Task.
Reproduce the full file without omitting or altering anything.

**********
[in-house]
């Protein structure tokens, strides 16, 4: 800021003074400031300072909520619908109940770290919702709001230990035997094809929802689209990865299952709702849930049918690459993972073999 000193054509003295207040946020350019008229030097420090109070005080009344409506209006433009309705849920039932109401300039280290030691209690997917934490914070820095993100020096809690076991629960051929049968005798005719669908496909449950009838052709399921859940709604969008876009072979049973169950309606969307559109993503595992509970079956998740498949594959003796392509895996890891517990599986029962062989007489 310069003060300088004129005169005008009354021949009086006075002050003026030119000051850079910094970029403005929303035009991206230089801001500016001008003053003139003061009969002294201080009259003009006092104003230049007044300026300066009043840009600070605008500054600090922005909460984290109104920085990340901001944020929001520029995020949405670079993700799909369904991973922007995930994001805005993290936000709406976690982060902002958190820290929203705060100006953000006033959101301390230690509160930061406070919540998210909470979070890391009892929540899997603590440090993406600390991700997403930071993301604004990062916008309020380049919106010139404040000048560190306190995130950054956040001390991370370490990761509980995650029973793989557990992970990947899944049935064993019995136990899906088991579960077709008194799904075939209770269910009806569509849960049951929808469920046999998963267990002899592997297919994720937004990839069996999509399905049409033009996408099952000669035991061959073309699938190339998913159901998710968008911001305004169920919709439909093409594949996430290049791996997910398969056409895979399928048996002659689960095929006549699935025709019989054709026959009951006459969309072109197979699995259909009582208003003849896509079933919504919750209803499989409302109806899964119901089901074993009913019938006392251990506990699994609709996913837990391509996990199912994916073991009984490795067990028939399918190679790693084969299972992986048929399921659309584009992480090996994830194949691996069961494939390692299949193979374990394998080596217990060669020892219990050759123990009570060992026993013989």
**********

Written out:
[in-house]
């Protein structure tokens, strides 16, 4: 800021003074400031300072909520619908109940770290919702709001230990035997094809929802689209990865299952709702849930049918690459993972073999 000193054509003295207040946020350019008229030097420090109070005080009344409506209006433009309705849920039932109401300039280290030691209690997917934490914070820095993100020096809690076991629960051929049968005798005719669908496909449950009838052709399921859940709604969008876009072979049973169950309606969307559109993503595992509970079956998740498949594959003796392509895996890891517990599986029962062989007489 310069003060300088004129005169005008009354021949009086006075002050003026030119000051850079910094970029403005929303035009991206230089801001500016001008003053003139003061009969002294201080009259003009006092104003230049007044300026300066009043840009600070605008500054600090922005909460984290109104920085990340901001944020929001520029995020949405670079993700799909369904991973922007995930994001805005993290936000709406976690982060902002958190820290929203705060100006953000006033959101301390230690509160930061406070919540998210909470979070890391009892929540899997603590440090993406600390991700997403930071993301604004990062916008309020380049919106010139404040000048560190306190995130950054956040001390991370370490990761509980995650029973793989557990992970990947899944049935064993019995136990899906088991579960077709008194799904075939209770269910009806569509849960049951929808469920046999998963267990002899592997297919994720937004990839069996999509399905049409033009996408099952000669035991061959073309699938190339998913159901998710968008911001305004169920919709439909093409594949996430290049791996997910398969056409895979399928048996002659689960095929006549699935025709019989054709026959009951006459969309072109197979699995259909009582208003003849896509079933919504919750209803499989409302109806899964119901089901074993009913019938006392251990506990699994609709996913837990391509996990199912994916073991009984490795067990028939399918190679790693084969299972992986048929399921659309584009992480090996994830194949691996069961494939390692299949193979374990394998080596217990060669020892219990050759123990009570060992026993013989």